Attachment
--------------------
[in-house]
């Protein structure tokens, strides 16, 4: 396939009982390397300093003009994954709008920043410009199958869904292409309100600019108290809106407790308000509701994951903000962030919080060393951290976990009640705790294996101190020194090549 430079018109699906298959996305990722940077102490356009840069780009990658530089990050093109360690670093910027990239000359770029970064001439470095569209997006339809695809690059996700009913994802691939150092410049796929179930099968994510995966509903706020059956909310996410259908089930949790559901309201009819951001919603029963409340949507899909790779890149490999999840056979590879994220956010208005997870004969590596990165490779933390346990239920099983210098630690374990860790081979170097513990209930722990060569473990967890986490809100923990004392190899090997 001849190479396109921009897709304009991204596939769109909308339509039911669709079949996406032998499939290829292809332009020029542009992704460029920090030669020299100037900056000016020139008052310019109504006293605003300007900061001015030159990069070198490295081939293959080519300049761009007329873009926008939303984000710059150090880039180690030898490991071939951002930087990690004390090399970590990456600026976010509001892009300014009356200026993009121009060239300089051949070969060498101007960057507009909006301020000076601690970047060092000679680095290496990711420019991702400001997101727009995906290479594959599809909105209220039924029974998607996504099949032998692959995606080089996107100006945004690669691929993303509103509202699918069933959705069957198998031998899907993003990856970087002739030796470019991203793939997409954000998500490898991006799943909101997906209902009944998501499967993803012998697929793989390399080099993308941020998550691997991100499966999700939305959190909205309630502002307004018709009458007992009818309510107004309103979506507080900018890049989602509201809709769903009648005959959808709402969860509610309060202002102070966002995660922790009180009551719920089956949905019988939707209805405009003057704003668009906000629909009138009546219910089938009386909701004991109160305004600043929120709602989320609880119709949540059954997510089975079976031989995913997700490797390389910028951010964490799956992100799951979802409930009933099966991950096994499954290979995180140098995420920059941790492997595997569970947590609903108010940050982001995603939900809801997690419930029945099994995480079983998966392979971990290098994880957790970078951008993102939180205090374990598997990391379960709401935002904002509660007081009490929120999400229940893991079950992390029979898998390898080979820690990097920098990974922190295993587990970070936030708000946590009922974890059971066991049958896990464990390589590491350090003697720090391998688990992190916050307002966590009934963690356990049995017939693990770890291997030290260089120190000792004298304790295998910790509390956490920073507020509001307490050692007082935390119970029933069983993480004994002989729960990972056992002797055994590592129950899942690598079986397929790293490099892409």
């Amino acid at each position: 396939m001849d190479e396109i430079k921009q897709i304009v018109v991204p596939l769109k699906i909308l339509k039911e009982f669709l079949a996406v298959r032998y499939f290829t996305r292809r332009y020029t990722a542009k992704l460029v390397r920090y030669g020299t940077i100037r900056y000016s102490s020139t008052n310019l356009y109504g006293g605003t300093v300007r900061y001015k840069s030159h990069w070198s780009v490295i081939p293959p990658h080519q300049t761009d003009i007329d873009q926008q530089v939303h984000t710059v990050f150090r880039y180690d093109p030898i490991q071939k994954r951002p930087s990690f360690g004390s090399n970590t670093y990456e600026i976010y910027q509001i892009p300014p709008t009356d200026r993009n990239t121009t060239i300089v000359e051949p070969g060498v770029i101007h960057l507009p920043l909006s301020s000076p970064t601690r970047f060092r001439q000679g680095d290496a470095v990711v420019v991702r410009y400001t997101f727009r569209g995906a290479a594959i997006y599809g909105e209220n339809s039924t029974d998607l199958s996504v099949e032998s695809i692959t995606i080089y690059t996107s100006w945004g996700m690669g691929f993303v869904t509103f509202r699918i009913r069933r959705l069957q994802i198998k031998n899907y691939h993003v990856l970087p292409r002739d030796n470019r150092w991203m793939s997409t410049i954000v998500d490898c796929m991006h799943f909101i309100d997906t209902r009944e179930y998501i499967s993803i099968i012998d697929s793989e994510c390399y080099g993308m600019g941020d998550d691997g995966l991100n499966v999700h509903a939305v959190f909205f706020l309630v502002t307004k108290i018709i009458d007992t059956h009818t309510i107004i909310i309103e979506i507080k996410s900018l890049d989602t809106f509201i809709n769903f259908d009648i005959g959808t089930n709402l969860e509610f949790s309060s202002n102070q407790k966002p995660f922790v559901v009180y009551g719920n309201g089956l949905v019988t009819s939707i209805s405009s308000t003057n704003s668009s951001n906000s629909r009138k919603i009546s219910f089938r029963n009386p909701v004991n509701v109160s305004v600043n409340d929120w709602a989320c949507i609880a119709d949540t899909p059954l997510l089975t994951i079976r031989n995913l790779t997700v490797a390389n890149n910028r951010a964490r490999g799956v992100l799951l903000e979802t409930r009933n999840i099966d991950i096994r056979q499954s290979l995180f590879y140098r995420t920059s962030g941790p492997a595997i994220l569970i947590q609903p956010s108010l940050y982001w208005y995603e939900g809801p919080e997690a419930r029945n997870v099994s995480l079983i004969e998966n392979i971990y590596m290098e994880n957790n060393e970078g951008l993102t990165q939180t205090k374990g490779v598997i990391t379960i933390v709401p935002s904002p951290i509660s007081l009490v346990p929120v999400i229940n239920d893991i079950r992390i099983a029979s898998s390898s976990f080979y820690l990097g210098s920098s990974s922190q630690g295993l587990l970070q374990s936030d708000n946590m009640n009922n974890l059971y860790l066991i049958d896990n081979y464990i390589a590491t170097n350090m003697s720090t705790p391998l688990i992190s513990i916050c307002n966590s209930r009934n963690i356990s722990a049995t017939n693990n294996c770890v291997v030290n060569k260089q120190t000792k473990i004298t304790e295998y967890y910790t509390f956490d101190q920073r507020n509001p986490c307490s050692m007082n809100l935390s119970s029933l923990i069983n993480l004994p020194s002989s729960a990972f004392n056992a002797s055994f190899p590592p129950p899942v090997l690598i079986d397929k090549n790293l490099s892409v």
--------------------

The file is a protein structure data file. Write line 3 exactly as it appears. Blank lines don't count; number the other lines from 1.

């Amino acid at each position: 396939m001849d190479e396109i430079k921009q897709i304009v018109v991204p596939l769109k699906i909308l339509k039911e009982f669709l079949a996406v298959r032998y499939f290829t996305r292809r332009y020029t990722a542009k992704l460029v390397r920090y030669g020299t940077i100037r900056y000016s102490s020139t008052n310019l356009y109504g006293g605003t300093v300007r900061y001015k840069s030159h990069w070198s780009v490295i081939p293959p990658h080519q300049t761009d003009i007329d873009q926008q530089v939303h984000t710059v990050f150090r880039y180690d093109p030898i490991q071939k994954r951002p930087s990690f360690g004390s090399n970590t670093y990456e600026i976010y910027q509001i892009p300014p709008t009356d200026r993009n990239t121009t060239i300089v000359e051949p070969g060498v770029i101007h960057l507009p920043l909006s301020s000076p970064t601690r970047f060092r001439q000679g680095d290496a470095v990711v420019v991702r410009y400001t997101f727009r569209g995906a290479a594959i997006y599809g909105e209220n339809s039924t029974d998607l199958s996504v099949e032998s695809i692959t995606i080089y690059t996107s100006w945004g996700m690669g691929f993303v869904t509103f509202r699918i009913r069933r959705l069957q994802i198998k031998n899907y691939h993003v990856l970087p292409r002739d030796n470019r150092w991203m793939s997409t410049i954000v998500d490898c796929m991006h799943f909101i309100d997906t209902r009944e179930y998501i499967s993803i099968i012998d697929s793989e994510c390399y080099g993308m600019g941020d998550d691997g995966l991100n499966v999700h509903a939305v959190f909205f706020l309630v502002t307004k108290i018709i009458d007992t059956h009818t309510i107004i909310i309103e979506i507080k996410s900018l890049d989602t809106f509201i809709n769903f259908d009648i005959g959808t089930n709402l969860e509610f949790s309060s202002n102070q407790k966002p995660f922790v559901v009180y009551g719920n309201g089956l949905v019988t009819s939707i209805s405009s308000t003057n704003s668009s951001n906000s629909r009138k919603i009546s219910f089938r029963n009386p909701v004991n509701v109160s305004v600043n409340d929120w709602a989320c949507i609880a119709d949540t899909p059954l997510l089975t994951i079976r031989n995913l790779t997700v490797a390389n890149n910028r951010a964490r490999g799956v992100l799951l903000e979802t409930r009933n999840i099966d991950i096994r056979q499954s290979l995180f590879y140098r995420t920059s962030g941790p492997a595997i994220l569970i947590q609903p956010s108010l940050y982001w208005y995603e939900g809801p919080e997690a419930r029945n997870v099994s995480l079983i004969e998966n392979i971990y590596m290098e994880n957790n060393e970078g951008l993102t990165q939180t205090k374990g490779v598997i990391t379960i933390v709401p935002s904002p951290i509660s007081l009490v346990p929120v999400i229940n239920d893991i079950r992390i099983a029979s898998s390898s976990f080979y820690l990097g210098s920098s990974s922190q630690g295993l587990l970070q374990s936030d708000n946590m009640n009922n974890l059971y860790l066991i049958d896990n081979y464990i390589a590491t170097n350090m003697s720090t705790p391998l688990i992190s513990i916050c307002n966590s209930r009934n963690i356990s722990a049995t017939n693990n294996c770890v291997v030290n060569k260089q120190t000792k473990i004298t304790e295998y967890y910790t509390f956490d101190q920073r507020n509001p986490c307490s050692m007082n809100l935390s119970s029933l923990i069983n993480l004994p020194s002989s729960a990972f004392n056992a002797s055994f190899p590592p129950p899942v090997l690598i079986d397929k090549n790293l490099s892409v």